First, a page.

Award-winning Investigative Journalist Robert Parry (1949-2018)

Award-winning investigative journalist and founder/editor of, Robert Parry has passed away. His ground-breaking work uncovering Reagan-era dirty wars in Central America and many other illegal and immoral policies conducted by successive administrations and U.S. intelligence agencies, stands as an inspiration to all in journalists working in the public interest.

Robert had been a regular guest on our Between The Lines and Counterpoint radio shows -- and many other progressive outlets across the U.S. over four decades.

His penetrating analysis of U.S. foreign policy and international conflicts will be sorely missed, and not easily replaced. His son Nat Parry writes a tribute to his father: Robert Parry’s Legacy and the Future of Consortiumnews.

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Selected speeches from the Women's March in Hartford, Connecticut 2018, recorded and produced by Scott Harris

SPECIAL REPORT: "No Fracking Waste in CT!" Jan. 14, 2018

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Community Joins Together to Offer Clean Water to Families Affected by Natural Gas Fracking Pollution

Posted Sept. 10, 2014

MP3 Interview with Rev. Lee Dreyer, pastor of the White Oaks Spring Presbyterian Church in Butler County, Pennsylvania, conducted by Melinda Tuhus


As the Marcellus shale gas fracking boom in western Pennsylvania continues, more and more residents are finding their formerly pure well water contaminated. Most of the contamination has not been proven to be caused by the gas industry, but residents say their problems started when the gas infrastructure came in wells, processing facilities and compressor stations, along with a huge increase in heavy truck traffic.

One group of affected residents lives in a low-income neighborhood of about 200 homes called the Woodlands, in Butler County, surrounded by 65 wells within a two-mile radius. John Stolz, a researcher from Duquesne University in Pittsburgh, interviewed three-quarters of the resident and found 40 percent reported problems with their water. Testing revealed the presence of high amounts of certain chemicals, but none that are among the most toxic. Gas drilling company Rex Energy and the Pennsylvania Department of Environmental Protection determined that residents' well water didn't differ significantly from pre-drill samples taken by the company, although Stolz notes that the wells were not tested when fracking was occurring. Further, the DEP did not test for all chemicals related to the fracking process, and the company has not revealed its pre-drill testing results.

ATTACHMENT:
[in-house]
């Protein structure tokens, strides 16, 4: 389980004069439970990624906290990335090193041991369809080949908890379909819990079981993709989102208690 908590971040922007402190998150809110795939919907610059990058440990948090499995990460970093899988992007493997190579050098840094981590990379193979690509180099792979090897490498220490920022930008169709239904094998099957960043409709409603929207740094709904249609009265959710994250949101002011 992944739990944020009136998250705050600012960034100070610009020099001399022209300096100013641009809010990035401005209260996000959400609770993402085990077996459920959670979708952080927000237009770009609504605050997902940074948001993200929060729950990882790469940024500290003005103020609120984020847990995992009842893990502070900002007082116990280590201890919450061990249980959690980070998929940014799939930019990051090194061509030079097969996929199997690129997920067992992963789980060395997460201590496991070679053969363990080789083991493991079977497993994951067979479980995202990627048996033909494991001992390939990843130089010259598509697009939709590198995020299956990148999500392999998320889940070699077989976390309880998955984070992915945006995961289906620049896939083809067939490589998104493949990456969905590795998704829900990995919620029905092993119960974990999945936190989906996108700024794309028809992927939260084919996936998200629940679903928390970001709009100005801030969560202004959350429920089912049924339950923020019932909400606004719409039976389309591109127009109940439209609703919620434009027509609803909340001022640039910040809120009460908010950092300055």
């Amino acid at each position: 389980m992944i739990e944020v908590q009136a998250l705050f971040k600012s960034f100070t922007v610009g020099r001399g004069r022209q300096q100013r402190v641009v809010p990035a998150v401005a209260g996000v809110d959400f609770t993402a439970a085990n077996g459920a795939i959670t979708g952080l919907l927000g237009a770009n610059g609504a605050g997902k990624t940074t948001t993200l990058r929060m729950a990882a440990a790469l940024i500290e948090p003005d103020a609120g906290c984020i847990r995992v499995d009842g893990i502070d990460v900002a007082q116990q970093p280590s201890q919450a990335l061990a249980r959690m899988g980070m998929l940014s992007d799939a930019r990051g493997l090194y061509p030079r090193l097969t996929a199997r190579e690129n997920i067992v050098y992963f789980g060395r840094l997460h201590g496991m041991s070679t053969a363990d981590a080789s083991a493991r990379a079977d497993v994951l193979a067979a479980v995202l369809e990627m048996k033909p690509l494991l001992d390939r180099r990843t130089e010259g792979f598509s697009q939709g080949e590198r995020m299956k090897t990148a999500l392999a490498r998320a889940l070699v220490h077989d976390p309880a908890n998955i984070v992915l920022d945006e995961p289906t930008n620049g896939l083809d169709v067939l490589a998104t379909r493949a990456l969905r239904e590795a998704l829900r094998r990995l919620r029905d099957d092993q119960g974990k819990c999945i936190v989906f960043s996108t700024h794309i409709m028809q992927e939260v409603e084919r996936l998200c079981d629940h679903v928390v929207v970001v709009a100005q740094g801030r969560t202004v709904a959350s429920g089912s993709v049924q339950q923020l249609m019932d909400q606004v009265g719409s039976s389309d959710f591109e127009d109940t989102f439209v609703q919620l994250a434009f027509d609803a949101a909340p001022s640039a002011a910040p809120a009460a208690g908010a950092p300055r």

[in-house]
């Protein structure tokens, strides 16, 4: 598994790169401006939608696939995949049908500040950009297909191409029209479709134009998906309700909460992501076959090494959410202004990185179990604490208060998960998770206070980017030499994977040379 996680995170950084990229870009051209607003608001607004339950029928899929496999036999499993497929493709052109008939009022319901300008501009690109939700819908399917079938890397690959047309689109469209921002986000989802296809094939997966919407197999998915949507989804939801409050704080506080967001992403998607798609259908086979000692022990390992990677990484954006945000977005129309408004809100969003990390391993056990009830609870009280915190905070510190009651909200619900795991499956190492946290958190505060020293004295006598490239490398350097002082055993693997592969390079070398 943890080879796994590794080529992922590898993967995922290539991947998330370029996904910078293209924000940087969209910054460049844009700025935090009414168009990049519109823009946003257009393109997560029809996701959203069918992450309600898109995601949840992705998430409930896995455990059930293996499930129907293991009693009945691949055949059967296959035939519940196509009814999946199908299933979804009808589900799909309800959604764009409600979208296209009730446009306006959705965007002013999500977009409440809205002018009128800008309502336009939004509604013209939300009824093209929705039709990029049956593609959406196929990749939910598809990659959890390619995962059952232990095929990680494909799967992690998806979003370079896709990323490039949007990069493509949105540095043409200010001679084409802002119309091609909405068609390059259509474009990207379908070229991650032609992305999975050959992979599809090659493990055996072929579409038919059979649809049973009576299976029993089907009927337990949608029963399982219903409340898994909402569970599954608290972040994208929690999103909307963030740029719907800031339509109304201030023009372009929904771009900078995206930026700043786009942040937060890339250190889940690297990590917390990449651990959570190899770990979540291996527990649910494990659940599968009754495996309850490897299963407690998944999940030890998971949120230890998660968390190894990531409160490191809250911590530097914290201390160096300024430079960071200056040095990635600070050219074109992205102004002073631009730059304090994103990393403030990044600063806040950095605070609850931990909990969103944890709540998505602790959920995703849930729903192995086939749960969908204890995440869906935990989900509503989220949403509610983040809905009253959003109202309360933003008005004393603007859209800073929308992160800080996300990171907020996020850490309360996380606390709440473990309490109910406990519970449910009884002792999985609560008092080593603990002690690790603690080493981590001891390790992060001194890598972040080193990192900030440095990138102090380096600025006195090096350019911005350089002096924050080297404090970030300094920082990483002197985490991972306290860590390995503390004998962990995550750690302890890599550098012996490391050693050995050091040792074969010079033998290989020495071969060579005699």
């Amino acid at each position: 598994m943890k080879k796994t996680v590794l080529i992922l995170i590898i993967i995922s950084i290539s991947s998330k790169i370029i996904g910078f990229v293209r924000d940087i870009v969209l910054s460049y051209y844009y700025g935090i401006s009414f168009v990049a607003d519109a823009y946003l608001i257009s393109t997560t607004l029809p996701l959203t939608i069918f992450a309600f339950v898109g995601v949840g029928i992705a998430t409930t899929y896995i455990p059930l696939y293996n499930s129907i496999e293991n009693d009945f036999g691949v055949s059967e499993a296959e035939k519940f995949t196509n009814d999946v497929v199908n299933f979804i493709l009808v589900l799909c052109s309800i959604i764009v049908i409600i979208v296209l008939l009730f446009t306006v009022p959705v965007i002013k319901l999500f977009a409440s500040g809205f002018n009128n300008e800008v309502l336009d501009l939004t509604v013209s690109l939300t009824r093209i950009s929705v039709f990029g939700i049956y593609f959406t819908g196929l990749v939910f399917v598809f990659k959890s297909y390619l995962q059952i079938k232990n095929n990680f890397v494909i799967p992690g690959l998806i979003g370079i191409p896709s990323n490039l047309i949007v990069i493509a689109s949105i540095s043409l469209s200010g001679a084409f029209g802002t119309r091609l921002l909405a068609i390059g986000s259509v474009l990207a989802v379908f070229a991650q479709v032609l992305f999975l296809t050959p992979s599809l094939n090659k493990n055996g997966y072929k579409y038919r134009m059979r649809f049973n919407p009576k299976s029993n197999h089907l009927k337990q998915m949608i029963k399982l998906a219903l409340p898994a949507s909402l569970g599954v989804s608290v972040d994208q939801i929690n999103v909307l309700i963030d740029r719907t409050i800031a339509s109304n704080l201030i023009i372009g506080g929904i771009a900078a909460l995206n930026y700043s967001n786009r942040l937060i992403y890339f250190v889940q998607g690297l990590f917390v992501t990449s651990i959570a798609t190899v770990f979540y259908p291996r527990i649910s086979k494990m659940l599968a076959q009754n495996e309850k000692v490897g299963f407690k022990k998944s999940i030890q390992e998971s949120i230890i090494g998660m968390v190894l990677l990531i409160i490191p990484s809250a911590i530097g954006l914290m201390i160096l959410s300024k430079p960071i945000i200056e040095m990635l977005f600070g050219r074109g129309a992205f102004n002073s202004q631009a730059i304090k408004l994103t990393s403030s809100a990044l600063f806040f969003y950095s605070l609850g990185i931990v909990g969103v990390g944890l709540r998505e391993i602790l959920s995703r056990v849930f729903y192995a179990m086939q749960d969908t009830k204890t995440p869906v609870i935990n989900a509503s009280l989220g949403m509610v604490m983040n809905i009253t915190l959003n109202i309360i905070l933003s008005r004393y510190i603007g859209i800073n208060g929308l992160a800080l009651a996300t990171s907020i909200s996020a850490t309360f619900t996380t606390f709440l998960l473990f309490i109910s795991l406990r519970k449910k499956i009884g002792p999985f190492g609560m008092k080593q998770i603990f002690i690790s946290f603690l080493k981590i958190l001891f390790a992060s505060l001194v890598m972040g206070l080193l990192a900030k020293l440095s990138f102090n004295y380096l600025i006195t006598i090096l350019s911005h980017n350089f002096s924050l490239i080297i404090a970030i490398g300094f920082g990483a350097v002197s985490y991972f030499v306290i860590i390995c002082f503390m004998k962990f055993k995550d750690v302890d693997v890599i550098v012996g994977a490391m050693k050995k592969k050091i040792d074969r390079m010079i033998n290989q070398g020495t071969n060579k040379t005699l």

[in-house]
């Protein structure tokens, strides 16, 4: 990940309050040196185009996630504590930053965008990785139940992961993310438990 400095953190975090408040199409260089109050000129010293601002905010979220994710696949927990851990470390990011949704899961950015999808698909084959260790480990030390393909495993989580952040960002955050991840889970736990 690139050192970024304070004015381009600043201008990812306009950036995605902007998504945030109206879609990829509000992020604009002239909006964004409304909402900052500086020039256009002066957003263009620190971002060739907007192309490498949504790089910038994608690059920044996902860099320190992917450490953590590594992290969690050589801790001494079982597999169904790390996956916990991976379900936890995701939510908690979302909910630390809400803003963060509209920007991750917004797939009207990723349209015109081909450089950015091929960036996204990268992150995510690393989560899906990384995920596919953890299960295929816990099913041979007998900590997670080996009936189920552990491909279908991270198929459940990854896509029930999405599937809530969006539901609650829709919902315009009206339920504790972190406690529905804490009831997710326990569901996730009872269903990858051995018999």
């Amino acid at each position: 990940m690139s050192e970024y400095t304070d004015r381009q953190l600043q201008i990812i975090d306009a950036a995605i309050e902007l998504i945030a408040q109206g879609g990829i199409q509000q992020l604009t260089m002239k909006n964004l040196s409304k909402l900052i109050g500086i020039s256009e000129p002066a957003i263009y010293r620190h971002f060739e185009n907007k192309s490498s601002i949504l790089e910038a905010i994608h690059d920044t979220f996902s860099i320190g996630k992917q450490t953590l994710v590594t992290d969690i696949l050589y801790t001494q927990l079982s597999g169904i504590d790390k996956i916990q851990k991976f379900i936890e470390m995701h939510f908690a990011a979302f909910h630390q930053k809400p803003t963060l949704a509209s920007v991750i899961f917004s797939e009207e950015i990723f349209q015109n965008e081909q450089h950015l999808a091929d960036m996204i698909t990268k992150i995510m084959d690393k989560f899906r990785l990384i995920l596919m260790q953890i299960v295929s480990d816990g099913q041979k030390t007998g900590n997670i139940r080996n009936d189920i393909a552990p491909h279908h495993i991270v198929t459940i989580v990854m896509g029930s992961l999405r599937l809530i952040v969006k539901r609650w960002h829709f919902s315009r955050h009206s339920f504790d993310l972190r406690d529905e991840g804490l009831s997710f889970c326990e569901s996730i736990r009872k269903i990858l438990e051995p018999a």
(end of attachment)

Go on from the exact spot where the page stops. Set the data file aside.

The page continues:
Nine families from the Woodlands filed lawsuits against Rex Energy last year, claiming the company's practices contributed to the decline of their water quality, health and quality of life. The residents were left to deal with the problem on their own, until several area churches got together to set up a clean water bank. Between The Lines’ Melinda Tuhus just completed a reporting trip to the area, where she spoke with many affected residents and Rev. Lee Dreyer, pastor of the White Oaks Spring Presbyterian Church in Butler County, which houses the water bank. Here, he describes how the water bank works, whom it serves, and what kind of resolution the affected families are seeking.

REV. LEE DREYER: Every Monday we alternate between mornings and evenings, for those people who work. We open our back door here for people to pick up cartons or crates of gallon jugs of water. It's depending on the size of the family how much they get, but it's usually 20 to 40 gallons per week per family. We usually get around 300 gallons per week and we distribute, depending on the week, between 300 and 400 gallons of water. When there's a delivery, this room is pretty full.

BETWEEN THE LINES: And how many families participate?